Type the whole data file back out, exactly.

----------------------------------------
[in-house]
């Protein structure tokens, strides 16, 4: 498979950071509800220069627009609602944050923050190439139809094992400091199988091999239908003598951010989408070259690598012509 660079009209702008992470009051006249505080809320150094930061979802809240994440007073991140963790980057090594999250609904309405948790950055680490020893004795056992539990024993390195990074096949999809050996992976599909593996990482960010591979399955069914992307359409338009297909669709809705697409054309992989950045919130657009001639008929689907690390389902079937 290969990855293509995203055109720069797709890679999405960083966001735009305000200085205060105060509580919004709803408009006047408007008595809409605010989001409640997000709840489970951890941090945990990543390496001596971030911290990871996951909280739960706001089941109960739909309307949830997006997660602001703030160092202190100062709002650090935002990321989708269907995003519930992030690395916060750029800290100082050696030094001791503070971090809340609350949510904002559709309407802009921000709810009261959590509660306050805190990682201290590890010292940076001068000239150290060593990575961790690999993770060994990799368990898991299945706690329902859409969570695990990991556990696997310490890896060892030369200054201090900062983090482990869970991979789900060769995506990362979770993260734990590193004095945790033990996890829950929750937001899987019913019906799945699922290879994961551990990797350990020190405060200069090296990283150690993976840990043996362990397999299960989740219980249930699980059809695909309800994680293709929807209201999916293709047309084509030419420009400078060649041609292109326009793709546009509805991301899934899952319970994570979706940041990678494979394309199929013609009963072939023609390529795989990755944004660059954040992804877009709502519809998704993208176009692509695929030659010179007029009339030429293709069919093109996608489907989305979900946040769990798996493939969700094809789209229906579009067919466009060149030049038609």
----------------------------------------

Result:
[in-house]
């Protein structure tokens, strides 16, 4: 498979950071509800220069627009609602944050923050190439139809094992400091199988091999239908003598951010989408070259690598012509 660079009209702008992470009051006249505080809320150094930061979802809240994440007073991140963790980057090594999250609904309405948790950055680490020893004795056992539990024993390195990074096949999809050996992976599909593996990482960010591979399955069914992307359409338009297909669709809705697409054309992989950045919130657009001639008929689907690390389902079937 290969990855293509995203055109720069797709890679999405960083966001735009305000200085205060105060509580919004709803408009006047408007008595809409605010989001409640997000709840489970951890941090945990990543390496001596971030911290990871996951909280739960706001089941109960739909309307949830997006997660602001703030160092202190100062709002650090935002990321989708269907995003519930992030690395916060750029800290100082050696030094001791503070971090809340609350949510904002559709309407802009921000709810009261959590509660306050805190990682201290590890010292940076001068000239150290060593990575961790690999993770060994990799368990898991299945706690329902859409969570695990990991556990696997310490890896060892030369200054201090900062983090482990869970991979789900060769995506990362979770993260734990590193004095945790033990996890829950929750937001899987019913019906799945699922290879994961551990990797350990020190405060200069090296990283150690993976840990043996362990397999299960989740219980249930699980059809695909309800994680293709929807209201999916293709047309084509030419420009400078060649041609292109326009793709546009509805991301899934899952319970994570979706940041990678494979394309199929013609009963072939023609390529795989990755944004660059954040992804877009709502519809998704993208176009692509695929030659010179007029009339030429293709069919093109996608489907989305979900946040769990798996493939969700094809789209229906579009067919466009060149030049038609």